Beverly Veever, a Ravens fan from the Eastern Shore, wasn't in a forgiving mood about the shaky replacement officials.
"I'm disappointed because the league let it go on," she said. "We pay a lot of money to go to the games and the NFL let down the fans."
Unlike replacement refs verbally abused by coaches and players like overwhelmed substitute teachers, Steratore and his crew drew respect.
"For those replacement refs, it was like going from Pop Warner to the big leagues," Rice said. "They were good. We got to play. They took care of business. I don't think they missed too many. We talked to them with respect. You see these guys on Sundays and you give them a level of respect. When you get used to seeing guys, the respect goes up."'
Added Ravens linebacker Brendon Ayanbadejo: "Real refs are back. Sweet! Don't expect them to be brilliant the first few weeks. Still an upgrade."
The game seemed to flow better with fewer interruptions and more confidence from the players, coaches and fans in the officials' judgment.
"The biggest thing is I think the game probably went a little bit smoother and a little bit more seamless and things like that, moved along a little bit," quarterback Joe Flacco said. "Calls were made and everything went a little bit smoother."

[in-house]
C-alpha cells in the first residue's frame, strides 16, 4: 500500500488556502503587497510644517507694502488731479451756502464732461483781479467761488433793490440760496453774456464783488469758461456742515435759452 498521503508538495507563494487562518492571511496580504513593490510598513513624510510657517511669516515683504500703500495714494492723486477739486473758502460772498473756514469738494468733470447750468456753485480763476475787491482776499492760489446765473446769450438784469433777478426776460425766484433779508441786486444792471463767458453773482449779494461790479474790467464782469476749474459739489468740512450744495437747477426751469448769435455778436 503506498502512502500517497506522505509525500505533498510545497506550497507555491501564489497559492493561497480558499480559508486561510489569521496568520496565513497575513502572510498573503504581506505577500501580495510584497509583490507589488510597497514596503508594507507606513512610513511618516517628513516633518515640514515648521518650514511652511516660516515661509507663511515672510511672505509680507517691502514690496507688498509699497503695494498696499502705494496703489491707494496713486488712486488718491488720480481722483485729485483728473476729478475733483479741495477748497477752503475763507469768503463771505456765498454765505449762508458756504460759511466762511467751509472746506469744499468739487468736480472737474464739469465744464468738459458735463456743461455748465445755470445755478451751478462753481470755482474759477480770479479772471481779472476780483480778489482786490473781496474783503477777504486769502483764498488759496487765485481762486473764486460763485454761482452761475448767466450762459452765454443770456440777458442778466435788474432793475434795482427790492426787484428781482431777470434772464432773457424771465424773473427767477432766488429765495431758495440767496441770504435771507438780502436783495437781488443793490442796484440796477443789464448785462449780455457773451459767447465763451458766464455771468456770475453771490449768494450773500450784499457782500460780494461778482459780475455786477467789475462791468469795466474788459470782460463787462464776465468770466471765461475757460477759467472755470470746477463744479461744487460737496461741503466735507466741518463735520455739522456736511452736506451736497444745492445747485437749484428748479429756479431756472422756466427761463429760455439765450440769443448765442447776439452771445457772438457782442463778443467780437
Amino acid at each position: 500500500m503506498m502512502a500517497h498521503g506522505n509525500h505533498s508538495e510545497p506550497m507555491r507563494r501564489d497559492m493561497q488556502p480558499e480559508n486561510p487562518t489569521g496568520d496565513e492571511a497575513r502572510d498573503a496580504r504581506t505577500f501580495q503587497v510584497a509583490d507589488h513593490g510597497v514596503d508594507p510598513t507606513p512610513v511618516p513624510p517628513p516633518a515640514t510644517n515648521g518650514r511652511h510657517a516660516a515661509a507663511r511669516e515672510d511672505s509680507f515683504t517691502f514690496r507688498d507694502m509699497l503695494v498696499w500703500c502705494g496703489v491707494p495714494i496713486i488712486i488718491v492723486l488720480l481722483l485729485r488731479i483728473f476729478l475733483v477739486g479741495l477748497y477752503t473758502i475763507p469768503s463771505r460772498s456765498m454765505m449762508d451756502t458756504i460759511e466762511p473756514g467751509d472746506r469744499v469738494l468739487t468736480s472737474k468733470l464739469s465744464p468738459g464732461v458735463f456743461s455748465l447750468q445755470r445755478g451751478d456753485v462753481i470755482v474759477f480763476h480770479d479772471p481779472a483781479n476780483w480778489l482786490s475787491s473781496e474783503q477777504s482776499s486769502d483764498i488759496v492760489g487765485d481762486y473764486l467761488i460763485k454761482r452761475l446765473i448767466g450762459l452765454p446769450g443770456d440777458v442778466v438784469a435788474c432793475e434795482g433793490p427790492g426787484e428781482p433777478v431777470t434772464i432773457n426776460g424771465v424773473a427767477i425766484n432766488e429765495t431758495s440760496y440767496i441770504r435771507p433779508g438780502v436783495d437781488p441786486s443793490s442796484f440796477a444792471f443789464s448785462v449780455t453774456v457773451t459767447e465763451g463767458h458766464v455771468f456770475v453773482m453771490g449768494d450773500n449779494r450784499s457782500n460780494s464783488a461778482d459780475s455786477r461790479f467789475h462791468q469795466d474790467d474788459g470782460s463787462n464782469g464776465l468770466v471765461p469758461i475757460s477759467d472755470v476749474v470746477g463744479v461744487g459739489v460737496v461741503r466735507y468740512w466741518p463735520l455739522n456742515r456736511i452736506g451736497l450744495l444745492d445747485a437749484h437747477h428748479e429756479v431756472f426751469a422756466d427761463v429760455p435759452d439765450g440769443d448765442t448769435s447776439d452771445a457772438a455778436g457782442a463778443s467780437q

"Those guys are pros," Harbaugh said. "These guys are really good. The communication was good. I didn't agree with every call. They were excellent. I think we're all kind of on the same page from a consistency standpoint."
The new deal calls for referees' salaries to increase from $149,000 per year in 2011 to $173,000 by 2013 and up to $205,000 by 2019.
The deal has to still be ratified by the NFLRA membership as officials will meet Friday and Saturday in Dallas to vote. Once that happens, a clinic is expected to take place to review rule changes and trends.
"I'm really going to miss the replacement officials," former NFL quarterback Boomer Esiason said sarcastically. "I was starting to get very close to them. I hope they're not too scarred. People don't understand how tough it is to referee an NFL game with the lunatics playing the game.
"For about a minute, everything will be fine. All it takes is one bad call and then we're all back to normal again, but these guys know what they're doing."